What we know about the new COVID-19 variant
The confirmed case with the “B.1.1.7 variant” is a man in his 20s with no recent travel history. He is isolating at home in Arapahoe County. The second suspected case is isolating at a hotel in Lincoln County. There were six total National Guard members assisting the facility.
Since the variant was first detected in Colorado Tuesday, it has also been found in Southern California and is likely spreading elsewhere in the U.S.
The variant of COVID-19 is believed to be up to 71 percent more transmissible, and has led to shutdowns in southeast England, including London.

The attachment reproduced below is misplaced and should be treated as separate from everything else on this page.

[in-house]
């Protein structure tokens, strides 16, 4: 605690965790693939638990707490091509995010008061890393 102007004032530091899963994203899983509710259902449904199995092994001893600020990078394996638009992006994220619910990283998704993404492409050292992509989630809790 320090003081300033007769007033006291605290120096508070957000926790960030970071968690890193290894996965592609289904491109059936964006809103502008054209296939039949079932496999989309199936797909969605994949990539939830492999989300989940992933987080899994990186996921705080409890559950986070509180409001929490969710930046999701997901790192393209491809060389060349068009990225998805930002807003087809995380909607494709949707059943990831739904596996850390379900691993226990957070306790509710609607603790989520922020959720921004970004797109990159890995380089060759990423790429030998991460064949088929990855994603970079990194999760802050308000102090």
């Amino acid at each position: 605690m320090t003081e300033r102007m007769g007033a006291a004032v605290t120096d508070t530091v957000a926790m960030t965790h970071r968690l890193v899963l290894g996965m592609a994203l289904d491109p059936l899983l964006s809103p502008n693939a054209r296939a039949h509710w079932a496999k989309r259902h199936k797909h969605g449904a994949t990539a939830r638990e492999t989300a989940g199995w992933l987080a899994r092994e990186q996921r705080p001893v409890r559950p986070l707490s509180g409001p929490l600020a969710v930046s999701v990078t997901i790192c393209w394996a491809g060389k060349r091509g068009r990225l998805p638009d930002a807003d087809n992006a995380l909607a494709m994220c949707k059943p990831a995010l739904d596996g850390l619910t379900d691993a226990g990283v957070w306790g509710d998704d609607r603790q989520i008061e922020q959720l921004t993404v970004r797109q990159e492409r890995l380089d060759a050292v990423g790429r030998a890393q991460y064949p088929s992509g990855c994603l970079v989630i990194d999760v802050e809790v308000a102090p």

“It doesn't seem like it's more deadly,” said Dr. Eric France, the state’s Chief Medical Officer. “The worry, of course, is that if it's spreading faster and more people have it ... this could be overwhelming for our healthcare systems.”
The confirmation of the more infectious strain of COVID-19 adds urgency to vaccinations. And Gov. Jared Polis said the state is asking to pause visitations to nursing homes while vaccinations are rolled out.
“We're requesting today, given the detection of the variant in Colorado, that the Centers for Medicare and Medicaid Services allow us to temporarily pause visitation for nursing homes for the time being so that that population could be vaccinated quickly,” Polis said.
Essential workers, people 70 and older are now eligible for vaccinations
The governor also announced that vaccinations have moved to a new phase in Colorado. Once a community's frontline health workers and nursing home residents and workers are vaccinated, they will be available to anyone 70 years of age and over and essential workers like teachers, grocery workers and field journalists.